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CMS Medicare Proposal to Boost Patient-Provider Relationships

The proposed changes streamline requirements for the Quality Payment Program and the Physician Fee Scheduling, ideally reducing administrative burden and allowing for meaningful patient-provider relationships.

patient-provder relationship

By Sara Heath

- CMS has proposed changes to the Quality Payment Program and Medicare Physician Fee Schedule that aim to reduce administrative burden, improve patient-provider relationships, and drive overall better healthcare quality at a lower cost.

Specifically, the proposed changes to the Quality Payment Program would remove “low-value” quality measures and enhance the Promoting Interoperability initiative that was announced earlier this year.

Changes to the Physician Fee Schedule would include streamlining and offering flexibility in documentation requirements for Evaluation and Management office visits. Currently, these visits constitute about 20 percent of allowed charges under the Physician Fee Schedule and thus take up a significant portion of providers’ time.

Additionally, proposals could reduce physician supervision for radiologist assistants during diagnostic tests. The changes would also remove functional status reporting requirements for outpatient therapy, which CMS says can be “burdensome and overly complex.”

These proposed changes should significantly reduce clinician reporting burden, CMS reported. If passed, individual clinicians with patient panels with 40 percent or more of Medicare beneficiaries will see nearly 51 hours less of administrative work. For providers across the nation, this could result in 29,305 hours of time saved and approximately $2.6 million in reduced administrative costs in 2019.

Ideally, reduced administrative burden should allow providers to spend more time with their patients, driving patient satisfaction and better patient-provider relationships, according to CMS Administrator Seema Verma.

“Today’s proposals deliver on the pledge to put patients over paperwork by enabling doctors to spend more time with their patients,” Verma said in a statement.

“Physicians tell us they continue to struggle with excessive regulatory requirements and unnecessary paperwork that steal time from patient care,” she continued. “This Administration has listened and is taking action. The proposed changes to the Physician Fee Schedule and Quality Payment Program address those problems head-on, by streamlining documentation requirements to focus on patient care and by modernizing payment policies so seniors and others covered by Medicare can take advantage of the latest technologies to get the quality care they need.”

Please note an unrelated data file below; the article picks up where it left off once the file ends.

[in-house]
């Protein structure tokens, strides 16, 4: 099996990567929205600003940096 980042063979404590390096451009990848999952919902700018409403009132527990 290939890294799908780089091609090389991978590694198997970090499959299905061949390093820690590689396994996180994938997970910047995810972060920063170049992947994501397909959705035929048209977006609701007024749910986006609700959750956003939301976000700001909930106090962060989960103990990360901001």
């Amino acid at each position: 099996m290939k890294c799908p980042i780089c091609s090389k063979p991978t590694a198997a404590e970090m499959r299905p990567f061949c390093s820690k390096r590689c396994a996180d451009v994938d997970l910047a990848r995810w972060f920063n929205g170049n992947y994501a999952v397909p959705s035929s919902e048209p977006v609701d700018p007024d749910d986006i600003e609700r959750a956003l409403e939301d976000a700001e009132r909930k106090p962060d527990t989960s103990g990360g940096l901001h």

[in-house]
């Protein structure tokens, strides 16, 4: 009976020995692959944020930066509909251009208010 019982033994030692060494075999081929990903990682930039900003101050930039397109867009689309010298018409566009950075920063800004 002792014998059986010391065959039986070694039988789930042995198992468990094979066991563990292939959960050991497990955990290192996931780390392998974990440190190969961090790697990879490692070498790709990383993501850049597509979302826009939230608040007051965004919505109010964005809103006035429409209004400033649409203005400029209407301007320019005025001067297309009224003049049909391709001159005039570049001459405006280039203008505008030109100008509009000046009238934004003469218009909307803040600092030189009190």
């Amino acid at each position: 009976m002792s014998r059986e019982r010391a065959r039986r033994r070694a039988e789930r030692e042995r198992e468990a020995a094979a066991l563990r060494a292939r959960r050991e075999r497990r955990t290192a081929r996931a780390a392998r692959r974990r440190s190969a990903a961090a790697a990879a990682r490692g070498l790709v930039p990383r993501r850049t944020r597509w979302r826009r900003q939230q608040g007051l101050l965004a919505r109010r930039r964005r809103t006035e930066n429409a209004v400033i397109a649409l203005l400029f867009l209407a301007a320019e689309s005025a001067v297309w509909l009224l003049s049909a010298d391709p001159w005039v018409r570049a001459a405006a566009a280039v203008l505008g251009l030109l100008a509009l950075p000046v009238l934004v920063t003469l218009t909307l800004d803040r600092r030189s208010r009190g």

In addition to the proposed reporting requirement changes, CMS has also proposed changes to the Physician Fee Schedule that should enhance virtual health utilization.

“CMS is committed to modernizing the Medicare program by leveraging technologies, such as audio/video applications or patient-facing health portals, that will help beneficiaries access high-quality services in a convenient manner,” said Administrator Verma.

Specifically, these changes would pay physicians for virtual check-ins with patients, pay clinicians for review of patient-submitted photos, and expand Medicare-covered telehealth use to include prolonged preventive services.

These changes come as a part of CMS efforts to improve healthcare quality while cutting healthcare costs, according to HHS Secretary Alex Azar.

“Today’s reforms proposed by CMS bring us one step closer to a modern healthcare system that delivers better care for Americans at a lower cost,” Azar said in a statement. “Such a system requires empowering American patients by giving them price and quality transparency and control over their own interoperable health records, goals supported by CMS’s proposals.”

In addition to putting patients in control of their own care, these changes should help patients build healthcare partnerships with providers who could no longer face reportedly burdensome reporting requirements, Azar said.

“These proposals will also advance the successful Medicare Advantage program and accomplish a historic regulatory rollback to help physicians put patients over paperwork,” Azar explained. “Further, today’s proposed reforms to how CMS pays for medicine demonstrate the commitment of HHS to implementing President Trump’s blueprint for lowering drug prices. The ambitious reforms proposed by CMS under Administrator Verma will help deliver on two HHS priorities: creating a value-based healthcare system for the 21st century and making prescription drugs more affordable.” 

The announcement also included information about reducing prescription drug costs, a significant priority for CMS as of late. Effective January 2019, the Administrative is implementing changes to Medicare Part B that would make drug costs more closely match the actual cost of the drug, which will ideally reduce out-of-pocket patient costs, the agency said.

Furthermore, the announcement included a request for information (RFI) as it relates to price transparency. The RFI seeks to determine whether providers and suppliers should be required to inform patients about charge and payment information for patient financial responsibility. The RFI will also ask respondents which data elements will be most useful to promote price shopping and patient empowerment in healthcare.

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